â€¢ Good Data Has Limited Impact on the US Dollar
â€¢ New Zealand Dollar Breaks 22 Year High, Carrying Australian and Canadian Dollars Higher
Equities Accelerate, Carry Trades Take Off
Another volatile day has hit the equity markets which have led to sharp moves in currencies. News that Ambac and MBIA are off credit watch by Standard and Poorâ€™s is the primary catalyst behind the move. The US dollar has strengthened alongside the other Japanese Yen crosses but the biggest mover was the Canadian dollar against the Japanese Yen, which has rallied close to 300 pips. The move in stocks is impressive, especially considering that the Dow jumped over 100 points in less than 10 minutes and ended the day up close to 200 points. Risk appetite has returned to the markets and we have seen strong upside breakouts in many of the Yen crosses. There could actually be universal continuation in the Yen crosses which is something that we have not seen in a very long time. Over the past few weeks, there have been many days where pairs like the AUD/JPY and EUR/JPY would climb higher but USD/JPY or GBP/JPY would sell off. Japanese small business confidence is due for release tomorrow. Confidence among this group has been weak for sometime and we do not expect this to change. Meanwhile the London Times reported that Chinaâ€™s Sovereign Wealth Fund is looking to invest $10 billion into Tokyo listed stocks. If this goes through, it could give a temporary boost to the Japanese Yen.
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Good Data Has Limited Impact on the US Dollar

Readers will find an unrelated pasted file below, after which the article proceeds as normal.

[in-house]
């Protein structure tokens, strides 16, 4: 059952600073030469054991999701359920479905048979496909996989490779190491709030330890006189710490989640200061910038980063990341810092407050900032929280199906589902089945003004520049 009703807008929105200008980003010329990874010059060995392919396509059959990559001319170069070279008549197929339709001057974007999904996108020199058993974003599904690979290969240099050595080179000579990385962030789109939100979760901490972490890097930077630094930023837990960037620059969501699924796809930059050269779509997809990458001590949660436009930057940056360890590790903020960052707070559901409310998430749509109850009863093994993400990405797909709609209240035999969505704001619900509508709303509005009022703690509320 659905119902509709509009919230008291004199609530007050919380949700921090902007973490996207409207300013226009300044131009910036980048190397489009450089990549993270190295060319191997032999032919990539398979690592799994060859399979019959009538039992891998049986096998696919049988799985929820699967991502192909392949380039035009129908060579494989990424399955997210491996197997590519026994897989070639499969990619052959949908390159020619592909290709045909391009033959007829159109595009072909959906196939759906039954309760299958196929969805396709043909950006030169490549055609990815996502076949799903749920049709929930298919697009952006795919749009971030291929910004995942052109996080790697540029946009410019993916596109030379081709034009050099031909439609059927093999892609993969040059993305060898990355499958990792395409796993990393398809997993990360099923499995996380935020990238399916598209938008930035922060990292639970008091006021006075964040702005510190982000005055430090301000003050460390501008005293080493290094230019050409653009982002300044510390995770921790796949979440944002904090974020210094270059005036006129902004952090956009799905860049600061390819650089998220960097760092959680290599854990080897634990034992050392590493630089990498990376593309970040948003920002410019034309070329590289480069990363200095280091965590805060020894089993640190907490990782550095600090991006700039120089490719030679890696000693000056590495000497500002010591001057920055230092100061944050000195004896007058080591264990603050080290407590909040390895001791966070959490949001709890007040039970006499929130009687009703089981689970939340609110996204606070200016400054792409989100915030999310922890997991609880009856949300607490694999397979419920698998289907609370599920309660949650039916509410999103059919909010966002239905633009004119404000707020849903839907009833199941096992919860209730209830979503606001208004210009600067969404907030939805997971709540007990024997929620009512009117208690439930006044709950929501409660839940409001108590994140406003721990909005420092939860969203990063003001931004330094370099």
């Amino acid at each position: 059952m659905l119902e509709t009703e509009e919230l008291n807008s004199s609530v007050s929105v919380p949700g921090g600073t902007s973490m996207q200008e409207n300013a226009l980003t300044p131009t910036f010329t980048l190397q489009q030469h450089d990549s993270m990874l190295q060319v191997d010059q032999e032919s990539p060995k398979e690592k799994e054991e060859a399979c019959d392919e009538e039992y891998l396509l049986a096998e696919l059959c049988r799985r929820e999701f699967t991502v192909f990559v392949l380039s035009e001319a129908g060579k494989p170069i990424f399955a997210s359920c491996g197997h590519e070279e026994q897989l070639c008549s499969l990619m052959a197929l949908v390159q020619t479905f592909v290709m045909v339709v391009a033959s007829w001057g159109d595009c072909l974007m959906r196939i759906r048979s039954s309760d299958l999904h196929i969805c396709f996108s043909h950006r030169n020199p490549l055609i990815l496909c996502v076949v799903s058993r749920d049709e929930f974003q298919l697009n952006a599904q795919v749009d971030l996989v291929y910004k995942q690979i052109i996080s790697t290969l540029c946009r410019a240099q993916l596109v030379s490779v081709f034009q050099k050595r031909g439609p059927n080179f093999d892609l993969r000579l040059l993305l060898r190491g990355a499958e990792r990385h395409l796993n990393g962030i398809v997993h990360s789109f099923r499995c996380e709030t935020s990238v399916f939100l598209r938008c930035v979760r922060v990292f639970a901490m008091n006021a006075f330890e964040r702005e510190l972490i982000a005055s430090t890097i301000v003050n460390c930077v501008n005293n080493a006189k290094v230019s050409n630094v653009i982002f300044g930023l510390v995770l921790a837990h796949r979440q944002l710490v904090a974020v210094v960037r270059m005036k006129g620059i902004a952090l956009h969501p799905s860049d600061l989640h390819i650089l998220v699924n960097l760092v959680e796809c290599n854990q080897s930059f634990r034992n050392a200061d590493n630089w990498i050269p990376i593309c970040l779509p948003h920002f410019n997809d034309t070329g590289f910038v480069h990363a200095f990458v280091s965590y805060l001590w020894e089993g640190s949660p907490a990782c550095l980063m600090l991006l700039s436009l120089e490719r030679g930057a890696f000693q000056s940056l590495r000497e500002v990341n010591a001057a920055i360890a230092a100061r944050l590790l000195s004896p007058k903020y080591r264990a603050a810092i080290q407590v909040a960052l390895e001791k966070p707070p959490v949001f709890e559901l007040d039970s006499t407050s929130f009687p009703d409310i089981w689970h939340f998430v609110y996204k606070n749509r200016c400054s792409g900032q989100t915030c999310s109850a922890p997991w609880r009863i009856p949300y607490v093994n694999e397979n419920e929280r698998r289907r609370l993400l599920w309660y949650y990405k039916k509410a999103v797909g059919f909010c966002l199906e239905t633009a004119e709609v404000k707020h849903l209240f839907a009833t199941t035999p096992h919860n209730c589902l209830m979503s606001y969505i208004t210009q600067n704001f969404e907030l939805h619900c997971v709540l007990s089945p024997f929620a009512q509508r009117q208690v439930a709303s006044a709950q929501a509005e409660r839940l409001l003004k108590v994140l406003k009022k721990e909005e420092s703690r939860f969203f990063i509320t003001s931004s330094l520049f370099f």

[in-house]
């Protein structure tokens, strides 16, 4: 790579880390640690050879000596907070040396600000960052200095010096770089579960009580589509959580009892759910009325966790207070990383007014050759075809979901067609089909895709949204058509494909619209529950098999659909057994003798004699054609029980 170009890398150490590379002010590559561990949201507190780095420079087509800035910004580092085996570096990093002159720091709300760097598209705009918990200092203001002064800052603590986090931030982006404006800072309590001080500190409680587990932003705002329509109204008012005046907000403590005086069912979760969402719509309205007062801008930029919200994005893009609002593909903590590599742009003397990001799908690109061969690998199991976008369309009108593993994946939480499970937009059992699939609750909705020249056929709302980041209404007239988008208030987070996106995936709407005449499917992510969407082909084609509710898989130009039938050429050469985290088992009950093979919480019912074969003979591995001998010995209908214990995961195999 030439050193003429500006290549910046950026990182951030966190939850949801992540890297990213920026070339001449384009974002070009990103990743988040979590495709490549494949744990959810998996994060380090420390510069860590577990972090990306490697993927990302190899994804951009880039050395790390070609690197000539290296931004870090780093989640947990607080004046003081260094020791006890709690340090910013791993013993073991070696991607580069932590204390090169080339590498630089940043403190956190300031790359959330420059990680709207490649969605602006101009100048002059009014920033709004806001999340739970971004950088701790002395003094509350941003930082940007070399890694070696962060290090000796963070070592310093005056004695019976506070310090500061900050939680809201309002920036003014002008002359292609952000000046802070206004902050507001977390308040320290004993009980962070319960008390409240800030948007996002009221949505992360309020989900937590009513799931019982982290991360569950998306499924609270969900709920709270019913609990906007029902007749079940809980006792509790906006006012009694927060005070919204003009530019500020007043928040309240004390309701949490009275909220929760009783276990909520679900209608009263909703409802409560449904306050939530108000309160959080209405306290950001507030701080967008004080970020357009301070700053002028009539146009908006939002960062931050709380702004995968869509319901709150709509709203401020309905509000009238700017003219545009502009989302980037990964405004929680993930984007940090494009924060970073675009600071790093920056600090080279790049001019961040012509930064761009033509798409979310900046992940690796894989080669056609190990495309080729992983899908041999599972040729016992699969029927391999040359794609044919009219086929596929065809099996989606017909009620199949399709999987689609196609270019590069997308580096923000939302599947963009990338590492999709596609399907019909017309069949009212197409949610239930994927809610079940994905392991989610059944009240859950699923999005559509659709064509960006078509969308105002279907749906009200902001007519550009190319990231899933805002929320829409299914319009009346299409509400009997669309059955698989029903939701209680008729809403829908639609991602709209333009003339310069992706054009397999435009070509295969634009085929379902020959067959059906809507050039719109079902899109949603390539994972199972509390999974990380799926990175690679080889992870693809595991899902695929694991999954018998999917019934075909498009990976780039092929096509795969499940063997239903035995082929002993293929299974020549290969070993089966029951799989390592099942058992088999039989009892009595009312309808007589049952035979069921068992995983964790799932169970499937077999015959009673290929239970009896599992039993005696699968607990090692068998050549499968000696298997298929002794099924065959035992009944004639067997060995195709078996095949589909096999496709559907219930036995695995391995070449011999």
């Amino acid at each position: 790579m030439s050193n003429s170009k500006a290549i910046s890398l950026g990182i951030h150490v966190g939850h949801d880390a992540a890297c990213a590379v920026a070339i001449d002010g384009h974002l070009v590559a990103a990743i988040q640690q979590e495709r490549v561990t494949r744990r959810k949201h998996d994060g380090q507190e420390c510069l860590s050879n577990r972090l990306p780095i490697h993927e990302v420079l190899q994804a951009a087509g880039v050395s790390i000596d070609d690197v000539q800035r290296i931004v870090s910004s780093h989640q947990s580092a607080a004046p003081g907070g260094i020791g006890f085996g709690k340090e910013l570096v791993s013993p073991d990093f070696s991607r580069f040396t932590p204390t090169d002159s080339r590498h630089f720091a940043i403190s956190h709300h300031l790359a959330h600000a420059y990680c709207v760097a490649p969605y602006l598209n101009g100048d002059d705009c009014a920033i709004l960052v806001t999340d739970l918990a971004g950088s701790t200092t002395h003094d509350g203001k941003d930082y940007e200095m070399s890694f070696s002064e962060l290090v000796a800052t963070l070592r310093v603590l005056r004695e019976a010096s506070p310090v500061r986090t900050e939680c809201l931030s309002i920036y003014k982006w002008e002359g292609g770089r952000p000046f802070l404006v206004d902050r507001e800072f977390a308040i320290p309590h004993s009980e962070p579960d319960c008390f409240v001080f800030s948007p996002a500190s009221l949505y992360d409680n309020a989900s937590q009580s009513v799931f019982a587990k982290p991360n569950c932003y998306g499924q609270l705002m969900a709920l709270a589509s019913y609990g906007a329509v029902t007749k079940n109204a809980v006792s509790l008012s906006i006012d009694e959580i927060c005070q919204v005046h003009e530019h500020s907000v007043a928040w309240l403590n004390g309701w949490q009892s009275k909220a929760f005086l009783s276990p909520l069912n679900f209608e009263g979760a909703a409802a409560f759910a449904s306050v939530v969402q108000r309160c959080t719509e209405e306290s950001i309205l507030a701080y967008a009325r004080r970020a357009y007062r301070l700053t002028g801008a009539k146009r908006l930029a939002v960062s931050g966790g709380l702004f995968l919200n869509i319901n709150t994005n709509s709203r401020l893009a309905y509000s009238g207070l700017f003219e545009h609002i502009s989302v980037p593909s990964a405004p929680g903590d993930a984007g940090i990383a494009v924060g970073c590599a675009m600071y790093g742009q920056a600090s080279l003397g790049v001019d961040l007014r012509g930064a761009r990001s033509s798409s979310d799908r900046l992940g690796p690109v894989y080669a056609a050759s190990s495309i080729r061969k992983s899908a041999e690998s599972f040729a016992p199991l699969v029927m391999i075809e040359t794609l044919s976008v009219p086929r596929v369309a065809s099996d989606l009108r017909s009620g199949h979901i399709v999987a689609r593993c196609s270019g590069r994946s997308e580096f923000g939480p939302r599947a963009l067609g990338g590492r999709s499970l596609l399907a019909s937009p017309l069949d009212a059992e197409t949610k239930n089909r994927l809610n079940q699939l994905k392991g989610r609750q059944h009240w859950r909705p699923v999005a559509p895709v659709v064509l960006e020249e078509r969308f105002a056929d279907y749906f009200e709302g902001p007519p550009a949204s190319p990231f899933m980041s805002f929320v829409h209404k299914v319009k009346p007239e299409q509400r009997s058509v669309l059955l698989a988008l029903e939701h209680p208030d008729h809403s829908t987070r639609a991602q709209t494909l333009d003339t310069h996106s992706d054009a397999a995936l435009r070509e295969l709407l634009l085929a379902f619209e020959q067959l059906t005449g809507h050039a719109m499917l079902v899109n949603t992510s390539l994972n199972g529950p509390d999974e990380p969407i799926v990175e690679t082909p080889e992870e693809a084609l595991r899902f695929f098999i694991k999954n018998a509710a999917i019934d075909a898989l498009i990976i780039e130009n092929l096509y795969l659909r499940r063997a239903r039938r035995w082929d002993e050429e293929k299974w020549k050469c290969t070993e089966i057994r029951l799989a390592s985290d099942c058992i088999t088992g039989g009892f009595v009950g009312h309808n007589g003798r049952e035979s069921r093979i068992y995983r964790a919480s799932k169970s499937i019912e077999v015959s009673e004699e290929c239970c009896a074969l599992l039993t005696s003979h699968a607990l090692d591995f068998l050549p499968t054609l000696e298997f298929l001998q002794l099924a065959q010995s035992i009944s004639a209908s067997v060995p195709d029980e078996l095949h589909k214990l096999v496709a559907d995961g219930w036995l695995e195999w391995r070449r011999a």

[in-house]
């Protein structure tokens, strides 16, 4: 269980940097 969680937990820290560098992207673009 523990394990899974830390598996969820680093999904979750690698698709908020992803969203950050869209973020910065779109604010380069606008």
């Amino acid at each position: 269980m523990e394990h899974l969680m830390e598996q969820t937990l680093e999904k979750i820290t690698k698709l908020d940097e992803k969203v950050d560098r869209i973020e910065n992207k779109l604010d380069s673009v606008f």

Existing home sales fell less than expected in the month of January, which has helped the stock market rally and the US dollar rise against the Japanese Yen. However the dollarâ€™s recovery was limited to only the Yen and Swiss Franc because of the marketâ€™s focus on risk appetite and problems within the existing home sales report. Not only have sales been negative for the sixth consecutive month, but inventory is building and the median price of homes continues to fall. The Case Shiller index of home prices, which are due for release tomorrow should confirm that house prices are declining. Tomorrow we are expecting producer prices and the consumer confidence report. It will be interesting to see if the dollar also fails to respond to a rise in inflation. With food and import prices on a tear, producer prices should also reflect growing inflationary pressures. Will this matter to the Federal Reserve? That is the question that Bernanke will answer in his testimony to the Senate and House on Wednesday and Thursday. We expect the dollar to rally on the back of stronger inflation numbers but weaker consumer confidence could cap the currencyâ€™s rise. Also, stronger inflation will not prevent the Federal Reserve from cutting interest rates again next month, but it could reduce the probability of a 50bp rate cut and increase the chance that the Fed will cut by 25bp instead.
New Zealand Dollar Breaks 22 Year High, Carrying Australian and Canadian Dollars Higher